Three years ago, Friends of Sapelo volunteered to participate in a comparative survey and inventory of native and introduced bees occurring along the coasts of Georgia and South Carolina with an emphasis on the vulnerable Dune and Back Dune areas. 

 Under the direction of Sam Droege,Wildlife Biologist with the USGS Patuxent Wildlife Research Center, volunteers set up two transects, parallel to the ocean, in the dunes north and south of the pathway to Nanny Goat Beach.  Twenty species were identified from the approximately 2000 specimens collected. A number of the species identified are found only in the dune ecosystems and would be extirpated if the dune system were to disappear.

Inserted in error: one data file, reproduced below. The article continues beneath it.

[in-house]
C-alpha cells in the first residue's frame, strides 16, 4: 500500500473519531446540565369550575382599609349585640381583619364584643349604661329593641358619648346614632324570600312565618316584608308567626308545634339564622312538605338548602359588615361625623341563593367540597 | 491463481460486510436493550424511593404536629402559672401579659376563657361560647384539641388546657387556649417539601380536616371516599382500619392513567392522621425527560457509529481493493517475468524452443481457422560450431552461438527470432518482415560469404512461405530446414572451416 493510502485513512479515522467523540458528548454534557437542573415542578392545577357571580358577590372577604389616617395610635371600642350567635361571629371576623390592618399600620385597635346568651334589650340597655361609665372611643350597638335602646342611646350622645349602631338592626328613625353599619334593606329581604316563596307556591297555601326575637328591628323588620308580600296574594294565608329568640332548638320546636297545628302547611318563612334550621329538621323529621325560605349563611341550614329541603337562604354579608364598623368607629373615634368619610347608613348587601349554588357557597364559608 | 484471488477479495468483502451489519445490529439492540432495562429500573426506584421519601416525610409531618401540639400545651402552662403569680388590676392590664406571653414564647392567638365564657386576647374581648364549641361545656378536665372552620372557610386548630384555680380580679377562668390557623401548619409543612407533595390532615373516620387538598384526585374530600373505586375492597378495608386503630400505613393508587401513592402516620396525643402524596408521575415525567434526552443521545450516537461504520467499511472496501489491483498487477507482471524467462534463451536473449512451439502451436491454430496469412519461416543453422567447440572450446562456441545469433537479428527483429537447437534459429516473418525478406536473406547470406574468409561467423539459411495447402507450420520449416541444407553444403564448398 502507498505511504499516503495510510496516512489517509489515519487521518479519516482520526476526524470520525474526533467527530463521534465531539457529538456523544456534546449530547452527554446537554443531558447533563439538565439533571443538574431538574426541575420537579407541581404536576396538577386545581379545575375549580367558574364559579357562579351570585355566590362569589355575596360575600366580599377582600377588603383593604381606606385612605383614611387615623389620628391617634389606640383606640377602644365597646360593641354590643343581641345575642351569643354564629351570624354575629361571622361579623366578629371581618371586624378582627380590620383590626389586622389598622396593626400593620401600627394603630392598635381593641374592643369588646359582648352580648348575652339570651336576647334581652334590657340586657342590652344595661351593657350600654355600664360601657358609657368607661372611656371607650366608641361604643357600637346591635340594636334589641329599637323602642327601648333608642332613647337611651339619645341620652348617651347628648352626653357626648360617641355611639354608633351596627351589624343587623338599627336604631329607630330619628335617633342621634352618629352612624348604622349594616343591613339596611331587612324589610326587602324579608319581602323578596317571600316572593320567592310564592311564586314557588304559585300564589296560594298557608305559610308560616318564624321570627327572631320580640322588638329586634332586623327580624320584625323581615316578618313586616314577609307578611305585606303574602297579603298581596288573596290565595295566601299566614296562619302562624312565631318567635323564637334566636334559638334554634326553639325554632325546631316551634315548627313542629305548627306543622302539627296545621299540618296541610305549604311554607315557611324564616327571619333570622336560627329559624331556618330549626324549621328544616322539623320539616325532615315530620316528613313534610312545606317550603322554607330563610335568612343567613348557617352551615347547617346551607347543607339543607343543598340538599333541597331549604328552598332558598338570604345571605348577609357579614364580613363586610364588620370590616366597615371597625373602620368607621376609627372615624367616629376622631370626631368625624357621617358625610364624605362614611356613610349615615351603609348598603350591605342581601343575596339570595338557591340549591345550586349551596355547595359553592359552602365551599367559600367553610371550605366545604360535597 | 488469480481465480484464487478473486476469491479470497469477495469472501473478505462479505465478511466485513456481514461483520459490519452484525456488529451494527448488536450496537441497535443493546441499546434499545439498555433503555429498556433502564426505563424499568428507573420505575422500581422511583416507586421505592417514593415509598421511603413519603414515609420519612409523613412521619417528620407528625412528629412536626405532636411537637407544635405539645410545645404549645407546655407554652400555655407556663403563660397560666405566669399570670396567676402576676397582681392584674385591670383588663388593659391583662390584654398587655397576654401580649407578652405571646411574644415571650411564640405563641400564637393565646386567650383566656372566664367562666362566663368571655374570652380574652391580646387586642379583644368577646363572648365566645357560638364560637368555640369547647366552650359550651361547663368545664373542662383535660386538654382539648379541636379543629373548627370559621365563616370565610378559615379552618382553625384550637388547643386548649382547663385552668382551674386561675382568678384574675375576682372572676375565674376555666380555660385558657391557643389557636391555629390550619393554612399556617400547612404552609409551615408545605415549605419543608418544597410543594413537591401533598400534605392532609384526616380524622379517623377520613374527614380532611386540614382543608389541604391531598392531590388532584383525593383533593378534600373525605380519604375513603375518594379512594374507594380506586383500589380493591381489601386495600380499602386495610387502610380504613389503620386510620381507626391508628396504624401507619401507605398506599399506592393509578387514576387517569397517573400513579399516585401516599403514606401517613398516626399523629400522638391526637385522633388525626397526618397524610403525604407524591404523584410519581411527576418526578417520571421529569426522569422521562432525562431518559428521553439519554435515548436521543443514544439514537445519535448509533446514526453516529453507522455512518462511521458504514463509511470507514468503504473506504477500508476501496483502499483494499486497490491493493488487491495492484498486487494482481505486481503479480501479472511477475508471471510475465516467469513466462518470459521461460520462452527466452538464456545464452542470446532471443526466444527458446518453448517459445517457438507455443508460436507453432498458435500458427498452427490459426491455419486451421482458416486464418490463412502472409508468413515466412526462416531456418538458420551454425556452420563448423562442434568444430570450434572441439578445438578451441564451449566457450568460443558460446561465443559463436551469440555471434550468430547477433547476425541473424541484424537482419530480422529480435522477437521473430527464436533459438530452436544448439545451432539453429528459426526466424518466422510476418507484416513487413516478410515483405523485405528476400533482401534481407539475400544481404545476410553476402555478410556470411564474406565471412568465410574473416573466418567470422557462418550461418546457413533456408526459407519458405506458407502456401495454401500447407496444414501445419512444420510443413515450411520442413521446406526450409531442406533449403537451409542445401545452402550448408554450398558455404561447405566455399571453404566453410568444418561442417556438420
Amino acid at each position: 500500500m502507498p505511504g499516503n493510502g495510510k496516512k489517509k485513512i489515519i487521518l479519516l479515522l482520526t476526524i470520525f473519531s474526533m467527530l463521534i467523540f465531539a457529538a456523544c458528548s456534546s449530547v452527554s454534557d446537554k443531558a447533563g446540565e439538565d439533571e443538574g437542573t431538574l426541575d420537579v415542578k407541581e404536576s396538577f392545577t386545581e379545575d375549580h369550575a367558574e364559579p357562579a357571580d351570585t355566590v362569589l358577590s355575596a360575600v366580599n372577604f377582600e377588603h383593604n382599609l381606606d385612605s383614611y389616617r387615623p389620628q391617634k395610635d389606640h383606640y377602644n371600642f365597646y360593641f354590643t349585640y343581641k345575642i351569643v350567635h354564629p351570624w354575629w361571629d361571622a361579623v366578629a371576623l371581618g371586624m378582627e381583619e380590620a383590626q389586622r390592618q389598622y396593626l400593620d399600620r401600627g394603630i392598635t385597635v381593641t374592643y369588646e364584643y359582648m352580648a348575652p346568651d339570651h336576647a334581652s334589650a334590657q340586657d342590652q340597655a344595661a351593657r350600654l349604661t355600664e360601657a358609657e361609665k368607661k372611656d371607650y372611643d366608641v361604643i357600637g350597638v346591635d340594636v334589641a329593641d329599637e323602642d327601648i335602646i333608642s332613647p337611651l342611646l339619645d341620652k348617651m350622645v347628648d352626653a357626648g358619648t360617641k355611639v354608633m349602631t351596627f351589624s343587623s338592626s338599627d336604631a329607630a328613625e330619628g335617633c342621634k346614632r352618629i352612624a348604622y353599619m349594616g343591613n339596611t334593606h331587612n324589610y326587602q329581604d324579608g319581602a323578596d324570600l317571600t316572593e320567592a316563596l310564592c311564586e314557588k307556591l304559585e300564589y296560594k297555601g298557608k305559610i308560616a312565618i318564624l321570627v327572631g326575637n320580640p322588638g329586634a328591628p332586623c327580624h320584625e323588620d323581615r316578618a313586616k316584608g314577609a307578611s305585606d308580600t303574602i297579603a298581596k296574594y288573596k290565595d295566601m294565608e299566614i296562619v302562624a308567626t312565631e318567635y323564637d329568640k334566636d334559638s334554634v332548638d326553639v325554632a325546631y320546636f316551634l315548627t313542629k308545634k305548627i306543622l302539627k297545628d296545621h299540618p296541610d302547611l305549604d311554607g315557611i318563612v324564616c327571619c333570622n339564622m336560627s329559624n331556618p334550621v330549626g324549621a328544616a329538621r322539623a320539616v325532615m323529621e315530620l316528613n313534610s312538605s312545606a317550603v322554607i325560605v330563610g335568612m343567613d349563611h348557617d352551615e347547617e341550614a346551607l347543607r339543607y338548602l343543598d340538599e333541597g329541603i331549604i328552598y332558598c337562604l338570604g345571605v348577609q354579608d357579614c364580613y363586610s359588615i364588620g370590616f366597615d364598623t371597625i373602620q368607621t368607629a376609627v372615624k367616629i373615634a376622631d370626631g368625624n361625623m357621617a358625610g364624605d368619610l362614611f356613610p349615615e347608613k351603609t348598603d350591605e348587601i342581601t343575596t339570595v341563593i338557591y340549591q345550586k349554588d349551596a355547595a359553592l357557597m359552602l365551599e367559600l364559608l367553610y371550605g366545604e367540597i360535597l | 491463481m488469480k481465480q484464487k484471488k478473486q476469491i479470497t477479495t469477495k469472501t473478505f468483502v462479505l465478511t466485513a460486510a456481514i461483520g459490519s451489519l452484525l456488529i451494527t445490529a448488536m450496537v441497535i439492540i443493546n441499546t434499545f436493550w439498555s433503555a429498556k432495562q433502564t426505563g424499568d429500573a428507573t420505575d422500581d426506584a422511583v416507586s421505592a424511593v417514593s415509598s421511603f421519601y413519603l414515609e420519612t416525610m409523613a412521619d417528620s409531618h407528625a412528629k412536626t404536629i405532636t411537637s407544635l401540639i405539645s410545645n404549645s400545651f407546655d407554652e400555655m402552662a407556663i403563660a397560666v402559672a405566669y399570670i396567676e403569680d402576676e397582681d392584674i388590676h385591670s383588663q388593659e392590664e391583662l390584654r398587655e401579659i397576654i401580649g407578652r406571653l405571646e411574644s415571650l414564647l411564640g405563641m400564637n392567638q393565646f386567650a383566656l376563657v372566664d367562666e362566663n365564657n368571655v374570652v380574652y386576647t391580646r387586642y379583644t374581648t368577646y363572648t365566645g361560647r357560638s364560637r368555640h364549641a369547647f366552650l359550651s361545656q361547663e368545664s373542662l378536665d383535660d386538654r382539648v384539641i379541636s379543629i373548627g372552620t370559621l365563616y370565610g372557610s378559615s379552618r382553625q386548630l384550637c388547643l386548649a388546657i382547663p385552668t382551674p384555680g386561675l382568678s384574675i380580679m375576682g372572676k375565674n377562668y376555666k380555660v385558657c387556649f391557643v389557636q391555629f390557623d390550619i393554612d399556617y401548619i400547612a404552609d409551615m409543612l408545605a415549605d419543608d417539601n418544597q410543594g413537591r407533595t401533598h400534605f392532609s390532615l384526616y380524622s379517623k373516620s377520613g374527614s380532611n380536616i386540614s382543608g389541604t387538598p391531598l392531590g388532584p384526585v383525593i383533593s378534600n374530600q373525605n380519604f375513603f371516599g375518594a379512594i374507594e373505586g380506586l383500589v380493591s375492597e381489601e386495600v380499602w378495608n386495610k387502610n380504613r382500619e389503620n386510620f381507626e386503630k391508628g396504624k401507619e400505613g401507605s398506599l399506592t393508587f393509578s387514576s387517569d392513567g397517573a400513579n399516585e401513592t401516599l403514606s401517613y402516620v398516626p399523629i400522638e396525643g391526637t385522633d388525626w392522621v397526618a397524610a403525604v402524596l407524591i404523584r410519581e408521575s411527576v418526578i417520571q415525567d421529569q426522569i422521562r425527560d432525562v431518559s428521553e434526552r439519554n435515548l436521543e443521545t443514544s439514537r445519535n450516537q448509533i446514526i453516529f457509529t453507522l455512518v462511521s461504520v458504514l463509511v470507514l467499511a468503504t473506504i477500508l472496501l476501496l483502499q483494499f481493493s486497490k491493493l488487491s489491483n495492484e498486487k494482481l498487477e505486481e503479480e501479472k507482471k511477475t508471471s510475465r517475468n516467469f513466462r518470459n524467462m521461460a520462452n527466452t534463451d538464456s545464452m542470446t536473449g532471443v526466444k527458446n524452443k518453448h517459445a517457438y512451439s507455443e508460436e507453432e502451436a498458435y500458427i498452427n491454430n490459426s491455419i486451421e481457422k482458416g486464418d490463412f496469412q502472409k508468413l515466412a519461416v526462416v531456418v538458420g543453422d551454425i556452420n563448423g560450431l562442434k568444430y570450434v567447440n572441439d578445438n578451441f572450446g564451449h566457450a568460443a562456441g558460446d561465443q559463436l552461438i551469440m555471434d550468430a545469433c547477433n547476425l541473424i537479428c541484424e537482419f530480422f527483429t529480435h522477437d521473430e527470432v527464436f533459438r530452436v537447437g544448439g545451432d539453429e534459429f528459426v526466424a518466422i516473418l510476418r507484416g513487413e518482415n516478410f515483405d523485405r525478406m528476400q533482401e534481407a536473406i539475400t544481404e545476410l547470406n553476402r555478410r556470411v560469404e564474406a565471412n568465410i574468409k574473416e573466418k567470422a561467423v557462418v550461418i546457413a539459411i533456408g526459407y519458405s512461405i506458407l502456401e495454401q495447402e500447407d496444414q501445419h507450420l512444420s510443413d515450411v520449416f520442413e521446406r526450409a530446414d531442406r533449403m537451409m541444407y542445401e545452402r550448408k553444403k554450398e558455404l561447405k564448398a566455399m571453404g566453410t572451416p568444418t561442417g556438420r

DID THAT HAPPEN? Volunteers monitored the bees monthly, April – October in 2016 and 2017. The Friends saw a change in the number of bees after Hurricane Matthew washed away the first line of dunes on the south side of the walkway.  Hurricane Irma changed the landscape completely by leveling the remaining dunes, north and south.  With no vegetation left on the dunes the bees did not return in 2018.

 WILL THEY COME BACK?  We hope they will!  In May 2019, volunteers set up three new bee surveying sites. Site One, north and south of Old Beach Road mirrors the dunes of the original sites off Nanny Goat Beach. To provide greater context Droege recommended setting up sites elsewhere on the island.  Kenan Field and the Skeet Fields were selected as Sites 2 and 3.   The first collection, at two of the three sites look promising with over 400 bees.  

Bee surveying will continue through October 2019